Not even Saskaņa supports the impeachment of the President proposed by Šmits

Being dissatisfied with the President's actions, Didzis Šmits, a member of the Saeima opposition, has decided to initiate a procedure that is doomed to failure - the dismissal of the country's top official. The process would require 50 signatures to reach even a vote, but it is already safe to predict that the collection of signatures will not reach this number.
23.11.2021. Jānis Lasmanis
 
©Ieva Ābele/Saeima

"Everyone is either suitable or unsuitable for a post. I don't think it's really debatable anymore that Mr Levits is not fit for the job," says Šmits, who admits that he is surprised that E. Levits has proved to be unfit for the post of President of Latvia.

Explaining why he believes that E. Levits should be dismissed from his high office, D. Šmits says that he has become "the clown of the nation", who is more often ridiculed than listened to. Even during the pandemic, E. Levits has failed to take on the role of head of state and inspire the population to fight the virus.

However, the main reason for this decision by D. Šmits is that E. Levits, with his silence, has supported the decision of the majority of the Saeima, which prevents unvaccinated Members of the Saeima from fully participating in the work of the Saeima. D. Šmits believes that this violates the basic law of the country, of which the President is supposed to be the guardian.

"The most important thing I expected from him was to play the role of the guardian of democracy. The President has a constitutional duty to uphold the constitutional order, but with his silence, he supported this decision. We need a President who defends democracy, not a President who defends a certain coalition, whether or not Didzis Šmits is in that coalition," said D. Šmits.

Therefore, D. Šmits will soon start collecting signatures for the Saeima to vote on the dismissal of E. Levits.

Ringolds Balodis, Head of the Legal Science Research Institute, also agrees that this law will cause problems if Covid-19 does not end as the coalition had planned. He believes that such a ban is not only unconstitutional but could also cause problems for those who wish to run for the 14th Saeima elections. Namely, to be elected is a right guaranteed by the Constitution, but the current procedure implies that a candidate who is not vaccinated will not be allowed to work even if he is elected. Moreover, this will unnecessarily waste the votes of voters who will have voted for candidates who have not been vaccinated and who have not recovered from Covid. However, the current version of the law provides for its expiry in the summer, a few months before the elections.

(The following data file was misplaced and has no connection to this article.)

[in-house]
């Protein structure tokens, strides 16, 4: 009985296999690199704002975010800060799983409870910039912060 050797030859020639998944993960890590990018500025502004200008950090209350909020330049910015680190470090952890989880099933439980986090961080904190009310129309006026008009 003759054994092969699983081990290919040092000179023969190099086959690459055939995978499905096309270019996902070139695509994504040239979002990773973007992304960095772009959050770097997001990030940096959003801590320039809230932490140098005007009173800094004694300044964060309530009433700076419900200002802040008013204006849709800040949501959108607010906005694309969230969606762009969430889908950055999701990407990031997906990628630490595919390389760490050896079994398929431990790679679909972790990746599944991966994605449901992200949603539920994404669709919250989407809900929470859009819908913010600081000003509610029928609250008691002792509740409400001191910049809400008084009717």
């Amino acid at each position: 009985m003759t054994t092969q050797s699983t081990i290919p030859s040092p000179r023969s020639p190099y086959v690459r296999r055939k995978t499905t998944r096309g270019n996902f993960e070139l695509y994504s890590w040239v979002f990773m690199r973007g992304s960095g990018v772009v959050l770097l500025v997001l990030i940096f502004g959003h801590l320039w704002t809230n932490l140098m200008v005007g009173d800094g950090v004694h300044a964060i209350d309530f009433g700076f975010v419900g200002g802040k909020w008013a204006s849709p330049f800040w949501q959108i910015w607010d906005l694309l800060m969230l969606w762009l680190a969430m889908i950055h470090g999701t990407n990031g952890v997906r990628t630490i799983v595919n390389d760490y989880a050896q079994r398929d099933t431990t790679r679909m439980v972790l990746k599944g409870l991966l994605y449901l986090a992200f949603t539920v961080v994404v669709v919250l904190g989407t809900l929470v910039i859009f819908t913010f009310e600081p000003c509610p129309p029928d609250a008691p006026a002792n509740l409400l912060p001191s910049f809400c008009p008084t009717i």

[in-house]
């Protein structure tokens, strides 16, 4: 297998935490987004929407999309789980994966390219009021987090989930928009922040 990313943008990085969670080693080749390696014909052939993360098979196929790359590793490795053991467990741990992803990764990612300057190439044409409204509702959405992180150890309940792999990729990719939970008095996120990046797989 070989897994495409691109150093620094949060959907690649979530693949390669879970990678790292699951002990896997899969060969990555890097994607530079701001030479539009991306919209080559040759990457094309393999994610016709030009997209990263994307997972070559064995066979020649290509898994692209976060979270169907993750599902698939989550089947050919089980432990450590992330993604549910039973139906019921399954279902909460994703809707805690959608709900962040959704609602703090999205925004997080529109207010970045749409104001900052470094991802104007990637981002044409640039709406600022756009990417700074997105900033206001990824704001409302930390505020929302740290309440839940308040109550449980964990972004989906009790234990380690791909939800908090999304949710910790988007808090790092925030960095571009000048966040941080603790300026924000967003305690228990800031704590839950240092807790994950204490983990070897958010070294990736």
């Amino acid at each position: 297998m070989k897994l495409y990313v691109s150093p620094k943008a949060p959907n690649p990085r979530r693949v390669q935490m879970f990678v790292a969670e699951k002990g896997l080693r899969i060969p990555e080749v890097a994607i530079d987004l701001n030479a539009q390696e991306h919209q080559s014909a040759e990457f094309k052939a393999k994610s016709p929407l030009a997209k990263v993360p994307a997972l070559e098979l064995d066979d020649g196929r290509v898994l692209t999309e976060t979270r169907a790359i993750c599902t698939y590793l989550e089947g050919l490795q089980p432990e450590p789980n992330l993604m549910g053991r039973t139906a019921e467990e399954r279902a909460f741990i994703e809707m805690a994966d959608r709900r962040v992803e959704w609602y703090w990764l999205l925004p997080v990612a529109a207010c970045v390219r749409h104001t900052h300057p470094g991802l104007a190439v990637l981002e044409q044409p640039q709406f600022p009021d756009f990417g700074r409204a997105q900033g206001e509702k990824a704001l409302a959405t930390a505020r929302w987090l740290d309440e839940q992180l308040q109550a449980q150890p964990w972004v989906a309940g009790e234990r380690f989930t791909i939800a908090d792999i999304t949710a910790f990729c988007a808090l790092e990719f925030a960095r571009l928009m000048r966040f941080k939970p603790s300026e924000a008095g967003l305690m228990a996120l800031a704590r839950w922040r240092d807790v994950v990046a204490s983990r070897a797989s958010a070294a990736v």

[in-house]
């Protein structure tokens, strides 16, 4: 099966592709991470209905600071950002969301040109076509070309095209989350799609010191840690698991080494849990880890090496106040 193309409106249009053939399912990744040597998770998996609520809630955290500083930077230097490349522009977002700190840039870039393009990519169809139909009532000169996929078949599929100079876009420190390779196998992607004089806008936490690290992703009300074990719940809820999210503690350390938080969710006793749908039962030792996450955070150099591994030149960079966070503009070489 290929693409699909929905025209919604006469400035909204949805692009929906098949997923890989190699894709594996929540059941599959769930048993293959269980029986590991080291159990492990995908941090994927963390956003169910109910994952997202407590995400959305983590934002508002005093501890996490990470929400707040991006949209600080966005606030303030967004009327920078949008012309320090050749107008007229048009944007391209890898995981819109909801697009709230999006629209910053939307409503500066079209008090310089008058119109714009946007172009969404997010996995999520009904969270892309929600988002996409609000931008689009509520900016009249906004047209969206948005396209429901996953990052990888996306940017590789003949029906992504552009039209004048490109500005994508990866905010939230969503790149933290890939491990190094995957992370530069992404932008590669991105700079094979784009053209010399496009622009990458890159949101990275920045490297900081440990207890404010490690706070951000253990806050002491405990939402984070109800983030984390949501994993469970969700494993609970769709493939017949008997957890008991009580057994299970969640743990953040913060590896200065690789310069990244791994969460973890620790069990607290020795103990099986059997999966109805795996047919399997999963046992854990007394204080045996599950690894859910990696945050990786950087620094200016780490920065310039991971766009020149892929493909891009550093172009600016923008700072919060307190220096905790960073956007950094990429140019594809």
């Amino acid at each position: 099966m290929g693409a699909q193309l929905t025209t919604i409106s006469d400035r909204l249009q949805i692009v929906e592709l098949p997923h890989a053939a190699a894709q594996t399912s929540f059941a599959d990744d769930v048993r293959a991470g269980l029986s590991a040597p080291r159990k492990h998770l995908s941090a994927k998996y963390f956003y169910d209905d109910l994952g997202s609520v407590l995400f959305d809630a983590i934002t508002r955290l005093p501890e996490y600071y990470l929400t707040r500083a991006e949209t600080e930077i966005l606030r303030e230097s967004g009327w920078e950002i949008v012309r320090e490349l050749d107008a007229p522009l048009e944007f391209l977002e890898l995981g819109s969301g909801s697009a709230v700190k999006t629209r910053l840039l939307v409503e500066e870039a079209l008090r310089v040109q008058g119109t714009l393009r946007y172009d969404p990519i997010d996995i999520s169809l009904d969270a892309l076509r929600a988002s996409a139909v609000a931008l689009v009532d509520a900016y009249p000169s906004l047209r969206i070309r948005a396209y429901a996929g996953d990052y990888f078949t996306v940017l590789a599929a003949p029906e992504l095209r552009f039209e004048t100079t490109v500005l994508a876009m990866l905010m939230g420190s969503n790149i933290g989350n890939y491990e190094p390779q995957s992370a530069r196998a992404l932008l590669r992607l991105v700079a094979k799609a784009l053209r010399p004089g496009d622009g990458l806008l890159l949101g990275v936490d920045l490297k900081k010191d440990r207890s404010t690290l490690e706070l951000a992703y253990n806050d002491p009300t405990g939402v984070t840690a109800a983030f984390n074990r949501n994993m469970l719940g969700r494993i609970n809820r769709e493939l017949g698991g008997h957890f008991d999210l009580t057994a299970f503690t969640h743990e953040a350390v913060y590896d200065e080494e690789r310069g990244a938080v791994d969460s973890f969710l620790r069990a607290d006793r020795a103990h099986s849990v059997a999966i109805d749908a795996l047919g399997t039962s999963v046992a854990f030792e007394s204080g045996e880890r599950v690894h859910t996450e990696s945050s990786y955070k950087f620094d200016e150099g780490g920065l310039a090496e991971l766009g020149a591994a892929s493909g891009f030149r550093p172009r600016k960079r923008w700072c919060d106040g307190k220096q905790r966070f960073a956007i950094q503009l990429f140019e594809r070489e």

Article 51 of the Constitution provides that the Saeima shall meet in closed session to vote on the dismissal of the President if at least 50 members of the Saeima so request. The President is dismissed if at least two-thirds of the deputies, or 67 representatives of the people, vote in favor.

D.Šmits is unlikely to be able to collect this number of signatures, as 61 MPs voted in favor of Levits' candidacy for the post of President in 2019. Since 2019, the number of MPs forming the coalition has fallen, but so far no significant vote has given rise to speculation that it has fallen below the 50-seat mark.

Moreover, the largest opposition faction, Harmony (Saskaņa), does not intend to support this initiative. "I have a list of many newly-created and unfulfilled words that I've heard from the President that I don't really understand, and it makes me angry. His unquestioning defense of the government is also hard to understand. But - I did not vote for him and I did not sew the national flag, but both are equally important symbols. The President is the same flag, and it must be a very faded symbol to wash out the prestige of the country even more," says J. Urbanovičs.

But D. Šmits is not scared of failure. He knows that among the 61 MPs who elected E. Levits, there are representatives of the people who now recognize that their choice was wrong and say that they are exercising their right under the Constitution. "If I don't get the required number of signatures now, someone will get them in the next Saeima," he predicts.

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